Are You Properly Vetting Potential TCPA Claims?

How often do you evaluate your client intake forms to ensure that they are as effective as possible? Guest blogger and NACA member Scott Owens shares his tips on how to best structure your intake forms to ensure that you collect all relevant information and avoid potential problems with TCPA cases. 

Despite the best efforts of the banking industry, the debt collection industry, and others, the FCC’s TCPA Omnibus Declaratory Ruling and Order sends a clear signal that the TCPA is here to stay—at least for now. In light of that ruling, the aforementioned industries now appear more determined than ever to challenge every case, at every turn. Before the ink was dry on the most recent FCC Order, the Professional Association for Customer Engagement (PACE) filed an appeal asking the Seventh Circuit Court of Appeals to vacate the Order—and two more appeals have since been filed. That said, it remains as important as ever to effectively vet potential clients and claims. There is a legal maxim: bad cases make bad law. Therefore, having a well-drafted intake form is an important first step in helping to avoid certain pitfalls.

It is the practice of my law firm to make sure all potential clients fill out an intake form.  It has happened more than once that a client inquiring about a FDCPA matter or debt collection defense does not even realize that they are sitting on a six-figure TCPA claim. We make a point of asking all potential clients whether they are receiving debt collection calls intended for someone else. That single query has resulted in hundreds of thousands of dollars being recovered by our consumer-clients. In your own practice, you may be defending consumers in foreclosure actions.  Have you asked your own clients facing foreclosure whether they are receiving robocalls to their cellular telephone? Think about it – if your client has requested the calls to stop, you may have enough in statutory damages to offset any arrearage.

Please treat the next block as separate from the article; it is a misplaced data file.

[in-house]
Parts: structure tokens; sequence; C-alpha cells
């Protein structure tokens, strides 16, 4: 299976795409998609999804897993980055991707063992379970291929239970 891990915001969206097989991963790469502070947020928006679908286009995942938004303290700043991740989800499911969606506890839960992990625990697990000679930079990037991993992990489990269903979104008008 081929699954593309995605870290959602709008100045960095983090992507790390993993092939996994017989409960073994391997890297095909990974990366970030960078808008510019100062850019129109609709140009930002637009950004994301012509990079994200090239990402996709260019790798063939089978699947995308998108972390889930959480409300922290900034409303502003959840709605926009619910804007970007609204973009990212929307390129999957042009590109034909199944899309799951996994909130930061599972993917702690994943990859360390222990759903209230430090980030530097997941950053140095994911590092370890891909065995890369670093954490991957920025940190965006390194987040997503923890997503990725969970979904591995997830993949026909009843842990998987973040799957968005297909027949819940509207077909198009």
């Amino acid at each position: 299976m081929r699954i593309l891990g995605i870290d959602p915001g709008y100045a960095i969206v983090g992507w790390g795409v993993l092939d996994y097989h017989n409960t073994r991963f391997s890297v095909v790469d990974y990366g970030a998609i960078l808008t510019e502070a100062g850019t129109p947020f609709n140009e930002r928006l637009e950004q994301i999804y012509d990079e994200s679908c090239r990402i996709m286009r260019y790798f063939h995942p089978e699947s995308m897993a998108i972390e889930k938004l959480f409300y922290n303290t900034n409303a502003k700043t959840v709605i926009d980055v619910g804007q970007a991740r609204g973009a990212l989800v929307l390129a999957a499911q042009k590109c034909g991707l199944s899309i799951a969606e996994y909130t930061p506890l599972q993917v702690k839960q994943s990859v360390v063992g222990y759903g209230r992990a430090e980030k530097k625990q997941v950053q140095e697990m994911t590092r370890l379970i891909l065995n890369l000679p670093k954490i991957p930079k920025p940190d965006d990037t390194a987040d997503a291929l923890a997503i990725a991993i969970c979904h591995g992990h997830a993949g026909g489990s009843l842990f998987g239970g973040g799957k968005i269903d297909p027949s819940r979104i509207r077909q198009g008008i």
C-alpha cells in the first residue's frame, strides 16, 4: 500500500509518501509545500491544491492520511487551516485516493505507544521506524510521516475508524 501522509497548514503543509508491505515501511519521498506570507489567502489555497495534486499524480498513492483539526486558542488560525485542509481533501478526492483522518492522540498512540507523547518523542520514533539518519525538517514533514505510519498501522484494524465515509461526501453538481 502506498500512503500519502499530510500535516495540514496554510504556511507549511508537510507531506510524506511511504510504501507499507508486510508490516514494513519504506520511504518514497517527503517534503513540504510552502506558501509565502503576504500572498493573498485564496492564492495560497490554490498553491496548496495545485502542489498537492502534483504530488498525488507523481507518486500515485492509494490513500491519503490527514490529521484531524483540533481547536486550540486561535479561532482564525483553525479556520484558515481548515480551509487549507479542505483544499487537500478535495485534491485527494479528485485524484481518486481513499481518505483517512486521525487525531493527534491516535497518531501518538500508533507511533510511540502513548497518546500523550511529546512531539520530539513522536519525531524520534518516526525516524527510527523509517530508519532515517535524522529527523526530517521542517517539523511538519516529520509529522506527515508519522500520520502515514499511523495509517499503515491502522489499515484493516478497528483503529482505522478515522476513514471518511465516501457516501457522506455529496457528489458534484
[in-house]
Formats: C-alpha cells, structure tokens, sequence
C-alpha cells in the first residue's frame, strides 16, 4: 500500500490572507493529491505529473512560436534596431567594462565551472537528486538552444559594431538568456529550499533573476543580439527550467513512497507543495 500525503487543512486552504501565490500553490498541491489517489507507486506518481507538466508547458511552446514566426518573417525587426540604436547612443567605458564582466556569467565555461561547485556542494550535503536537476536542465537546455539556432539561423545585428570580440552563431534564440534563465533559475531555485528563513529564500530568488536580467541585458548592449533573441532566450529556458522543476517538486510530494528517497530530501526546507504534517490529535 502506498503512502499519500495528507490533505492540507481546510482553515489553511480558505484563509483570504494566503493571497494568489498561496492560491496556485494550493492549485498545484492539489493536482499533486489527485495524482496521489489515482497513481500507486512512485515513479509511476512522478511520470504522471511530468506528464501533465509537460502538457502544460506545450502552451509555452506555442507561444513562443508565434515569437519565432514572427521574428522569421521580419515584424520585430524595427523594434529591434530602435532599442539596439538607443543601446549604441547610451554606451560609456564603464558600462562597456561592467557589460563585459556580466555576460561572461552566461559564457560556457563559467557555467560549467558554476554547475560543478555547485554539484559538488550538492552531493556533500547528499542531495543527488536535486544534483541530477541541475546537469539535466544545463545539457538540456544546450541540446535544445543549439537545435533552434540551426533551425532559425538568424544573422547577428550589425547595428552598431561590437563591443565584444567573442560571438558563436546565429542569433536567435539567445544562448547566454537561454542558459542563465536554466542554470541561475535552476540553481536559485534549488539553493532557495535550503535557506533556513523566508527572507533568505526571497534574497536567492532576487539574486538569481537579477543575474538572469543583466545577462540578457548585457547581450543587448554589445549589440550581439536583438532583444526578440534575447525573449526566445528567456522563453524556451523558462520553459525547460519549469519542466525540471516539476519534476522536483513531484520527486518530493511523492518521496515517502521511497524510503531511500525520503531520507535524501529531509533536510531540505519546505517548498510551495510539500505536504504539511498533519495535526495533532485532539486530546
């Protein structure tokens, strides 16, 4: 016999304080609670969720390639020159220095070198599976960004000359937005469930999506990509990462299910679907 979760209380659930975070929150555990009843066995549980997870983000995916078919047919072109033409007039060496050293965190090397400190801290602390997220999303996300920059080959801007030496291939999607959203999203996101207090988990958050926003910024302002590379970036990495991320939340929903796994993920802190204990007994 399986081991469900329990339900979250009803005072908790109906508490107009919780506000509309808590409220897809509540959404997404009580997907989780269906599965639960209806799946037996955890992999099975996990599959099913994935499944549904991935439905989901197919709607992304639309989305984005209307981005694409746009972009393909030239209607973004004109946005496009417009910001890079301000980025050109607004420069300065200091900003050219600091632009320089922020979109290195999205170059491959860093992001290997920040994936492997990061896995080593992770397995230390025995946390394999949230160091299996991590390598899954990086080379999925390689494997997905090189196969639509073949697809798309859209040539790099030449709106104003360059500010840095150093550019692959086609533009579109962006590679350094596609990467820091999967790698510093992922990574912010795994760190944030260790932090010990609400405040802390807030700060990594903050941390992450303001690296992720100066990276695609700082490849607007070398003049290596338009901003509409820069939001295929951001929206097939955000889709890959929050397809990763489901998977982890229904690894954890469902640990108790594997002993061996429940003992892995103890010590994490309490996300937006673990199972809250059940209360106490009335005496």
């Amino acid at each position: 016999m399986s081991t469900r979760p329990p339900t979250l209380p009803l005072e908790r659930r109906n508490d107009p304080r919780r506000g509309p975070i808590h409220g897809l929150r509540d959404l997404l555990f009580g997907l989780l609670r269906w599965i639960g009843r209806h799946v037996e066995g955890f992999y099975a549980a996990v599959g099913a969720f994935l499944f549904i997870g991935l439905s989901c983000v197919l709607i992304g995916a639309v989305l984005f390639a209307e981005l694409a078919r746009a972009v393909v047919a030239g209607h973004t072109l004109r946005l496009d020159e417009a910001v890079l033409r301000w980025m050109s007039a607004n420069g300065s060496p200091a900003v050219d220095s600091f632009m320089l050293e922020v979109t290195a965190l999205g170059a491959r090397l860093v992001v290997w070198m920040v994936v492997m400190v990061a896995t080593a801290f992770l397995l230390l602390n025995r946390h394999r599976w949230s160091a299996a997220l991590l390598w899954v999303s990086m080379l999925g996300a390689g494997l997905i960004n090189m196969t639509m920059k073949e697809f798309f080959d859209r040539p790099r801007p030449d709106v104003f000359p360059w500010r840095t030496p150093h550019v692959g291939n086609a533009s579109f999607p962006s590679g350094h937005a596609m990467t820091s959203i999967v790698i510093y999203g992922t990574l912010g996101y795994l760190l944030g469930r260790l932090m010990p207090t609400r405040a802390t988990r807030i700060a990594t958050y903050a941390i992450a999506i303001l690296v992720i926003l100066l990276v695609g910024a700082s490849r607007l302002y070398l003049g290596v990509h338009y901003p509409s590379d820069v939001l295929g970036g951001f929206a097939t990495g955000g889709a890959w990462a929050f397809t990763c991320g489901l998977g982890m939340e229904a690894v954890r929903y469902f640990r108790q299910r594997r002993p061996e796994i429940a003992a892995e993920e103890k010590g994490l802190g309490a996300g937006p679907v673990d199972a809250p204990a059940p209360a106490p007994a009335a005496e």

Regardless of how you handle client intakes, be it though forms or otherwise, there is certain “must have” information that you need to acquire in order to ensure that you have a viable claim. At a minimum, and in no particular order, you will need to know whether your client is receiving calls to a cellular telephone or to a residential landline.  The TCPA, 47 U.S.C. § 227 et seq. treats calls to each type of phone quite differently, and what constitutes a violative call placed to a cellular telephone may be perfectly legal if place to a landline.And don’t forget, text message are calls, too, as set forth in Satterfield v. Simon & Schuster, Inc., 569 F.3d 946, 954 (9th Cir. 2009). Important questions to consider at this stage include: What is my client’s relationship to the phone? Is it registered in his or her name? It is part of a family or group plan registered to someone else? Who pays the bill? Is it an employer-provided cell phone?

Next, it is important to discover the nature of the calls. Who are they from? Are the calls made in connection with the collection of a debt or are they telemarketing calls? If so, what is the caller selling? When did your client begin receiving the calls? Has the client kept a call log? If the caller is sending text messages, do the messages give the ability to opt-out? Is the caller leaving prerecorded messages?